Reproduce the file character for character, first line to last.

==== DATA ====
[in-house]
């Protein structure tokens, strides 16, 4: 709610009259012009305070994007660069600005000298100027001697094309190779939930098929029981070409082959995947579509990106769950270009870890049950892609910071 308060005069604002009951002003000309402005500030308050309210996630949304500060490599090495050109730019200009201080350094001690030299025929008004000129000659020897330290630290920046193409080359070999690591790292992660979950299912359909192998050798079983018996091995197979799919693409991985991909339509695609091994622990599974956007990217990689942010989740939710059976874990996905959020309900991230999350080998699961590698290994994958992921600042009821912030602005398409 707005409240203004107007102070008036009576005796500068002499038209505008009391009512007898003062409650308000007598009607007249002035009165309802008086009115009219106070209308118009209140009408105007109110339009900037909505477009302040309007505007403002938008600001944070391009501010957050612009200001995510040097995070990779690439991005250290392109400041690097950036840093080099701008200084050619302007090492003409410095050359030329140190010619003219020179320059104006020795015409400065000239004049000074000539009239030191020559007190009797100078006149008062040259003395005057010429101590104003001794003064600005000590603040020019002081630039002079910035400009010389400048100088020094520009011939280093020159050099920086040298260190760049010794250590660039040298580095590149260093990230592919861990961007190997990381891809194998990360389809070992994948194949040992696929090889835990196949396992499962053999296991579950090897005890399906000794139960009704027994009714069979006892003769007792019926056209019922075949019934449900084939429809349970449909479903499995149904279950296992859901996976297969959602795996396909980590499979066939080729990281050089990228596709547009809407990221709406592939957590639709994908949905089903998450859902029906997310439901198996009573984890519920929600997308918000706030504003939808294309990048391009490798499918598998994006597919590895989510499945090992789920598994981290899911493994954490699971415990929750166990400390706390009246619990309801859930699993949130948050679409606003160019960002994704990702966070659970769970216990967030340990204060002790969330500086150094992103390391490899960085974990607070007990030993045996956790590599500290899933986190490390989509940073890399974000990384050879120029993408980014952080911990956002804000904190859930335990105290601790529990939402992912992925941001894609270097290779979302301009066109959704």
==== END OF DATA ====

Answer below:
[in-house]
């Protein structure tokens, strides 16, 4: 709610009259012009305070994007660069600005000298100027001697094309190779939930098929029981070409082959995947579509990106769950270009870890049950892609910071 308060005069604002009951002003000309402005500030308050309210996630949304500060490599090495050109730019200009201080350094001690030299025929008004000129000659020897330290630290920046193409080359070999690591790292992660979950299912359909192998050798079983018996091995197979799919693409991985991909339509695609091994622990599974956007990217990689942010989740939710059976874990996905959020309900991230999350080998699961590698290994994958992921600042009821912030602005398409 707005409240203004107007102070008036009576005796500068002499038209505008009391009512007898003062409650308000007598009607007249002035009165309802008086009115009219106070209308118009209140009408105007109110339009900037909505477009302040309007505007403002938008600001944070391009501010957050612009200001995510040097995070990779690439991005250290392109400041690097950036840093080099701008200084050619302007090492003409410095050359030329140190010619003219020179320059104006020795015409400065000239004049000074000539009239030191020559007190009797100078006149008062040259003395005057010429101590104003001794003064600005000590603040020019002081630039002079910035400009010389400048100088020094520009011939280093020159050099920086040298260190760049010794250590660039040298580095590149260093990230592919861990961007190997990381891809194998990360389809070992994948194949040992696929090889835990196949396992499962053999296991579950090897005890399906000794139960009704027994009714069979006892003769007792019926056209019922075949019934449900084939429809349970449909479903499995149904279950296992859901996976297969959602795996396909980590499979066939080729990281050089990228596709547009809407990221709406592939957590639709994908949905089903998450859902029906997310439901198996009573984890519920929600997308918000706030504003939808294309990048391009490798499918598998994006597919590895989510499945090992789920598994981290899911493994954490699971415990929750166990400390706390009246619990309801859930699993949130948050679409606003160019960002994704990702966070659970769970216990967030340990204060002790969330500086150094992103390391490899960085974990607070007990030993045996956790590599500290899933986190490390989509940073890399974000990384050879120029993408980014952080911990956002804000904190859930335990105290601790529990939402992912992925941001894609270097290779979302301009066109959704």